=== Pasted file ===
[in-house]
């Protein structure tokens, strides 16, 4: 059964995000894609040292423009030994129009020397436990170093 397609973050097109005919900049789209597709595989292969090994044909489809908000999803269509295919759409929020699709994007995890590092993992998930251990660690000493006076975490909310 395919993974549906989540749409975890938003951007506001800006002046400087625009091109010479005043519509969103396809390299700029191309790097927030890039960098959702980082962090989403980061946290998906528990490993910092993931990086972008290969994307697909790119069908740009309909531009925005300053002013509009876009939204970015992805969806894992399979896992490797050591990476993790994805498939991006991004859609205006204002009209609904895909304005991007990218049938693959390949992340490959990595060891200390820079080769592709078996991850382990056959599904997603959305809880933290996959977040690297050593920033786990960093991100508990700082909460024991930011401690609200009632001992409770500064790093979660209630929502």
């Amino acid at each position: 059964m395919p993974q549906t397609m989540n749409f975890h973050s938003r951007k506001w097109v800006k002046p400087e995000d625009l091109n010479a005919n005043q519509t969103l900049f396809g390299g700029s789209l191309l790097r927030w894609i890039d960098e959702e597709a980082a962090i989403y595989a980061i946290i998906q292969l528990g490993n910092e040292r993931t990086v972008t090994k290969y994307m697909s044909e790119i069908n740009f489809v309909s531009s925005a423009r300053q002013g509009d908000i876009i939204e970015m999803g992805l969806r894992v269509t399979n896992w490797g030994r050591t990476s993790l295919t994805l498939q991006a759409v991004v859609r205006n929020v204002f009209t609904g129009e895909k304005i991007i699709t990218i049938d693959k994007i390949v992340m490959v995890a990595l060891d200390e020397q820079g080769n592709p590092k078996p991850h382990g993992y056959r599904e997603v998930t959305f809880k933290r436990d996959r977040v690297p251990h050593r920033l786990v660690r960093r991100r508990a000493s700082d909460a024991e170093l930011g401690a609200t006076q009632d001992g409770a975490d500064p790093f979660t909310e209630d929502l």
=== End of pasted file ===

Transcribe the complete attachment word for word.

[in-house]
């Protein structure tokens, strides 16, 4: 059964995000894609040292423009030994129009020397436990170093 397609973050097109005919900049789209597709595989292969090994044909489809908000999803269509295919759409929020699709994007995890590092993992998930251990660690000493006076975490909310 395919993974549906989540749409975890938003951007506001800006002046400087625009091109010479005043519509969103396809390299700029191309790097927030890039960098959702980082962090989403980061946290998906528990490993910092993931990086972008290969994307697909790119069908740009309909531009925005300053002013509009876009939204970015992805969806894992399979896992490797050591990476993790994805498939991006991004859609205006204002009209609904895909304005991007990218049938693959390949992340490959990595060891200390820079080769592709078996991850382990056959599904997603959305809880933290996959977040690297050593920033786990960093991100508990700082909460024991930011401690609200009632001992409770500064790093979660209630929502």
């Amino acid at each position: 059964m395919p993974q549906t397609m989540n749409f975890h973050s938003r951007k506001w097109v800006k002046p400087e995000d625009l091109n010479a005919n005043q519509t969103l900049f396809g390299g700029s789209l191309l790097r927030w894609i890039d960098e959702e597709a980082a962090i989403y595989a980061i946290i998906q292969l528990g490993n910092e040292r993931t990086v972008t090994k290969y994307m697909s044909e790119i069908n740009f489809v309909s531009s925005a423009r300053q002013g509009d908000i876009i939204e970015m999803g992805l969806r894992v269509t399979n896992w490797g030994r050591t990476s993790l295919t994805l498939q991006a759409v991004v859609r205006n929020v204002f009209t609904g129009e895909k304005i991007i699709t990218i049938d693959k994007i390949v992340m490959v995890a990595l060891d200390e020397q820079g080769n592709p590092k078996p991850h382990g993992y056959r599904e997603v998930t959305f809880k933290r436990d996959r977040v690297p251990h050593r920033l786990v660690r960093r991100r508990a000493s700082d909460a024991e170093l930011g401690a609200t006076q009632d001992g409770a975490d500064p790093f979660t909310e209630d929502l």